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When Harassment Happens Outside of the Office

Mar 10, 2022
HR Acuity

Not all interactions between employees happen within the confines of an office building, and as a result not all harassment cases begin with an on-site incident. Harassment by coworkers can occur off premises – think happy hours, volunteer events, holiday parties, on social media or even at home.

So, can employees submit a harassment claim if the incident happened outside of the office? YES.

We’re breaking down how, when and where inappropriate behavior can happen between colleagues outside of work and how to address it.


A great deal of interaction between coworkers now unfolds in the digital sphere, over email, text message, social media, Skype and more. Unfortunately, these tools can be just as rife with inappropriateness as in-person interactions, if not more. Why? Well, think about it. The digital barrier makes it easier to say things you might not in-person. Take away signals like facial expressions, body language or even a physical reaction and it’s almost like speaking without consequence. That is, unless the affected employee comes forward. Even though the offending employee is using their personal accounts, presumably on their own time, their actions are now impacting your employees – and perhaps even the business. Here are a few examples:

  • Bullying on social media (cyberbullying)
  • Inappropriate photos via text/email
  • Excessive phone calls
  • Sharing derogatory comments about employees, clients or leadership

Social Event

Happy hours, holiday parties, volunteer events, company picnics. These are all events where harassment or mistreatment can occur between coworkers. While these are typically voluntary events, employees should still be held accountable for their actions and victims should be protected by harassment policies your organization has in place. Ultimately, what happens outside of the office could have detrimental effects on what happens in the office.

Business Trip, Conference or Networking Event

Imagine… your organization sends several employees to a business conference to represent your company. During that time one of your employees acts inappropriately in front of co-workers, vendors, clients and prospects. Perhaps it was a racial slur. Perhaps it was a sexual advancement. Or maybe it was one drink too many that caused boisterous behavior. Whatever the case may be, inappropriate behavior doesn’t always equal harassment, and it doesn’t always happen between two employees. It’s still necessary to address the individuals involved and set clear expectations and consequences going forward.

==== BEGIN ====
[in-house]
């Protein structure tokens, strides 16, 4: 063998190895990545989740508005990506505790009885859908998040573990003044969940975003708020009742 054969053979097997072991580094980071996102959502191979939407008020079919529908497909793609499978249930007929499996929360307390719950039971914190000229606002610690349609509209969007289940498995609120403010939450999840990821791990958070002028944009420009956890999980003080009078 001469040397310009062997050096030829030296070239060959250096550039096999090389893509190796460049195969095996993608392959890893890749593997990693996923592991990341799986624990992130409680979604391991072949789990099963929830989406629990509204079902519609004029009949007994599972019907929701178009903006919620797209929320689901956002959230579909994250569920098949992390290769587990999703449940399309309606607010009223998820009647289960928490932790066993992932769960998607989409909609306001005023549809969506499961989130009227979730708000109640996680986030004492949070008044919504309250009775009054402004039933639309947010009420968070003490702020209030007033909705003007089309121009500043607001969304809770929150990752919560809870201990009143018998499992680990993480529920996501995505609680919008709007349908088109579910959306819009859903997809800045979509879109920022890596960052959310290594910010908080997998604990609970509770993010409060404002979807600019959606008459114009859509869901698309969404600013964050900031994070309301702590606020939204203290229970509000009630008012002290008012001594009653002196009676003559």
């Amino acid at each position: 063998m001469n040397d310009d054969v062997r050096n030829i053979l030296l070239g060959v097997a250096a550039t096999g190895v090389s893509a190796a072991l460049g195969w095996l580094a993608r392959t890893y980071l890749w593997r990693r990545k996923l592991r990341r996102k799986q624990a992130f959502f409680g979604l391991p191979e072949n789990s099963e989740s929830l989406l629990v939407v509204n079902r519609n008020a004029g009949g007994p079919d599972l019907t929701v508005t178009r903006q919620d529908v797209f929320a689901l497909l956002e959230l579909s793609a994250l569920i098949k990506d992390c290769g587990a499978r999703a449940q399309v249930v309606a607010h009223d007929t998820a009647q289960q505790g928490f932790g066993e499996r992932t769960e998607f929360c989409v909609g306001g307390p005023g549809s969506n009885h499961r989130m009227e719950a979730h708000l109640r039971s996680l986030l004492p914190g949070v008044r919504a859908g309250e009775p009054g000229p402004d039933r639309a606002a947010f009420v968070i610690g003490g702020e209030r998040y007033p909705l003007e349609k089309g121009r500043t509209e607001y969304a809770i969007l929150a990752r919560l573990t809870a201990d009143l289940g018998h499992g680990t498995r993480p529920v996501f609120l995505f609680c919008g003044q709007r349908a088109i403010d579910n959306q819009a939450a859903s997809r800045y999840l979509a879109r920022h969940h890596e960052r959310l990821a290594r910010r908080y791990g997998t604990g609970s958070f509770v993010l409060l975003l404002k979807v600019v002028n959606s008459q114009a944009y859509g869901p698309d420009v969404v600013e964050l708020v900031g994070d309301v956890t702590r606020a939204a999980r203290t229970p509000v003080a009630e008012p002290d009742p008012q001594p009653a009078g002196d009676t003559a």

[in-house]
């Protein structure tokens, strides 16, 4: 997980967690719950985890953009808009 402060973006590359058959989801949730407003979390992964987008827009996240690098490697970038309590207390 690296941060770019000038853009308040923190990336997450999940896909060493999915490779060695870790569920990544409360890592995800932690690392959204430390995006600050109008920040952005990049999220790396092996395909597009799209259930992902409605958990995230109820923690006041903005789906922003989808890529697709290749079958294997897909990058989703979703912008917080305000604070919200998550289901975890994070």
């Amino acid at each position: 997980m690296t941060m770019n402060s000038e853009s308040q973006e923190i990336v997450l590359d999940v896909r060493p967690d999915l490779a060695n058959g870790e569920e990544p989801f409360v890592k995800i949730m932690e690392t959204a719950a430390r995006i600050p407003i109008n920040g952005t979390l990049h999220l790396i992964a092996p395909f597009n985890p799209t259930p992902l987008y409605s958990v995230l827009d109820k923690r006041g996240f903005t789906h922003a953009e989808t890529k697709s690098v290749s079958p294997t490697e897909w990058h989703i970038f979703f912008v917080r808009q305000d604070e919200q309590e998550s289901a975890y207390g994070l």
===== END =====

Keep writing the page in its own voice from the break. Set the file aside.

At Home

As mentioned above, swapping office life for remote work doesn’t eliminate workplace mistreatment. In fact, just the opposite can occur. From inappropriate text messages, aggressiveness over Slack or public humiliation during an all-team Zoom meeting, working from home presents its own set of challenges when it comes to harassment, bullying, discrimination and bias. While there are certain preventative measures employees can take (such as prohibiting use of company electronics for personal reasons), it’s not completely fool-proof.

The Bottom Line

Employers have a duty to address harassment regardless of where it takes place. If you wouldn’t tolerate the behavior in the office, it shouldn’t be tolerated outside of the office, either. This is especially important not only to protect and support employees, but to avoid escalation like turnover or even legal action. In fact, some courts have ruled that any work-related harassment is actionable even if conducted off the job on personal devices. The first step is to set clear expectations for all employees. i.e. establish clear policies to protect employees from harassment. But most importantly, if an employee comes to you with a complaint, listen carefully, take it seriously, and investigate the situation quickly and thoroughly.

How Speakfully Can Help

Transitioning to remote work in 2020 has changed the way companies operate as we know it. In particular, how employees communicate and access one another. No longer can an employee knock on the door of their manager to chat, or swing by HR during a lunch break. So, if you thought it was difficult for employees to come forward before, working from home definitely hasn’t made it easier! That’s where Speakfully comes in. We make it easy for employees to speak up without having to schedule a meeting or stress about uncomfortable confrontations. Instead, our platform allows employees to safely and privately voice workplace concerns online, and the information is visible to HR and leadership in real-time. That means you have visibility into the type of behavior taking place in your organization before receiving a formal complaint.

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